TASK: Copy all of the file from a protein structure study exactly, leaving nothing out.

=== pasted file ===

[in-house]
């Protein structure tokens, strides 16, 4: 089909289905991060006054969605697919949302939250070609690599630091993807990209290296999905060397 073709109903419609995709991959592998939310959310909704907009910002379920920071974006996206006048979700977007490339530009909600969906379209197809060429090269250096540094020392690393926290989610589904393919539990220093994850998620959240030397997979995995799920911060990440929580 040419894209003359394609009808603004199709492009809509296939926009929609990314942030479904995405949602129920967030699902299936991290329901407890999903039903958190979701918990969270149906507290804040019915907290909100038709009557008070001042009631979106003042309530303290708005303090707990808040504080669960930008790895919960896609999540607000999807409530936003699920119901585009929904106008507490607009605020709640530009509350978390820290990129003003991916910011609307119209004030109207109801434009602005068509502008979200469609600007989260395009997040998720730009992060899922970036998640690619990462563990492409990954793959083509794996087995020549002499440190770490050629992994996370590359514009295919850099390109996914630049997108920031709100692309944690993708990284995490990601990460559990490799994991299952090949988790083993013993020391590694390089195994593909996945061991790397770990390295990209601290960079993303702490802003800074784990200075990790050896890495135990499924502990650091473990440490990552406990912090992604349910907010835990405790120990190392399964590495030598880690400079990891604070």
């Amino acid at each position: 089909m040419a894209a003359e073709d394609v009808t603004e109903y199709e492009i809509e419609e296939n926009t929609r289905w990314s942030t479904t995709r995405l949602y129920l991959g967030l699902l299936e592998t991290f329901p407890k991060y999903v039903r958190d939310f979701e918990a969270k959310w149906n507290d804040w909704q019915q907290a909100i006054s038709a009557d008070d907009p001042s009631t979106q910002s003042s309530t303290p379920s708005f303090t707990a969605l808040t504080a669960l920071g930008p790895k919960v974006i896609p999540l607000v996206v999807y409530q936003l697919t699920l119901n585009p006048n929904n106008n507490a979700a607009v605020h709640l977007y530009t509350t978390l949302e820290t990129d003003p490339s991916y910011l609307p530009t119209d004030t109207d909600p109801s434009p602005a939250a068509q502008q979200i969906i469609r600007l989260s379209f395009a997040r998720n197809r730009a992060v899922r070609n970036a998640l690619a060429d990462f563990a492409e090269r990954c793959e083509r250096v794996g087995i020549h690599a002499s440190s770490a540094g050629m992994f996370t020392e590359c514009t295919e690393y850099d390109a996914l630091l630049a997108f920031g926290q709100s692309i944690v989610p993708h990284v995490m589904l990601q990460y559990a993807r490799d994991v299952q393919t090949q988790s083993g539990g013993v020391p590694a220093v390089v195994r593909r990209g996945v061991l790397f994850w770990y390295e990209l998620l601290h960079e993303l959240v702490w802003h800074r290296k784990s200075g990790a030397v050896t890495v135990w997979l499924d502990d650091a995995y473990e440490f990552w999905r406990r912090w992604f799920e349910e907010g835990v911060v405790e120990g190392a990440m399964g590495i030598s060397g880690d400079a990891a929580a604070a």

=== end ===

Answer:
[in-house]
């Protein structure tokens, strides 16, 4: 089909289905991060006054969605697919949302939250070609690599630091993807990209290296999905060397 073709109903419609995709991959592998939310959310909704907009910002379920920071974006996206006048979700977007490339530009909600969906379209197809060429090269250096540094020392690393926290989610589904393919539990220093994850998620959240030397997979995995799920911060990440929580 040419894209003359394609009808603004199709492009809509296939926009929609990314942030479904995405949602129920967030699902299936991290329901407890999903039903958190979701918990969270149906507290804040019915907290909100038709009557008070001042009631979106003042309530303290708005303090707990808040504080669960930008790895919960896609999540607000999807409530936003699920119901585009929904106008507490607009605020709640530009509350978390820290990129003003991916910011609307119209004030109207109801434009602005068509502008979200469609600007989260395009997040998720730009992060899922970036998640690619990462563990492409990954793959083509794996087995020549002499440190770490050629992994996370590359514009295919850099390109996914630049997108920031709100692309944690993708990284995490990601990460559990490799994991299952090949988790083993013993020391590694390089195994593909996945061991790397770990390295990209601290960079993303702490802003800074784990200075990790050896890495135990499924502990650091473990440490990552406990912090992604349910907010835990405790120990190392399964590495030598880690400079990891604070």
């Amino acid at each position: 089909m040419a894209a003359e073709d394609v009808t603004e109903y199709e492009i809509e419609e296939n926009t929609r289905w990314s942030t479904t995709r995405l949602y129920l991959g967030l699902l299936e592998t991290f329901p407890k991060y999903v039903r958190d939310f979701e918990a969270k959310w149906n507290d804040w909704q019915q907290a909100i006054s038709a009557d008070d907009p001042s009631t979106q910002s003042s309530t303290p379920s708005f303090t707990a969605l808040t504080a669960l920071g930008p790895k919960v974006i896609p999540l607000v996206v999807y409530q936003l697919t699920l119901n585009p006048n929904n106008n507490a979700a607009v605020h709640l977007y530009t509350t978390l949302e820290t990129d003003p490339s991916y910011l609307p530009t119209d004030t109207d909600p109801s434009p602005a939250a068509q502008q979200i969906i469609r600007l989260s379209f395009a997040r998720n197809r730009a992060v899922r070609n970036a998640l690619a060429d990462f563990a492409e090269r990954c793959e083509r250096v794996g087995i020549h690599a002499s440190s770490a540094g050629m992994f996370t020392e590359c514009t295919e690393y850099d390109a996914l630091l630049a997108f920031g926290q709100s692309i944690v989610p993708h990284v995490m589904l990601q990460y559990a993807r490799d994991v299952q393919t090949q988790s083993g539990g013993v020391p590694a220093v390089v195994r593909r990209g996945v061991l790397f994850w770990y390295e990209l998620l601290h960079e993303l959240v702490w802003h800074r290296k784990s200075g990790a030397v050896t890495v135990w997979l499924d502990d650091a995995y473990e440490f990552w999905r406990r912090w992604f799920e349910e907010g835990v911060v405790e120990g190392a990440m399964g590495i030598s060397g880690d400079a990891a929580a604070a």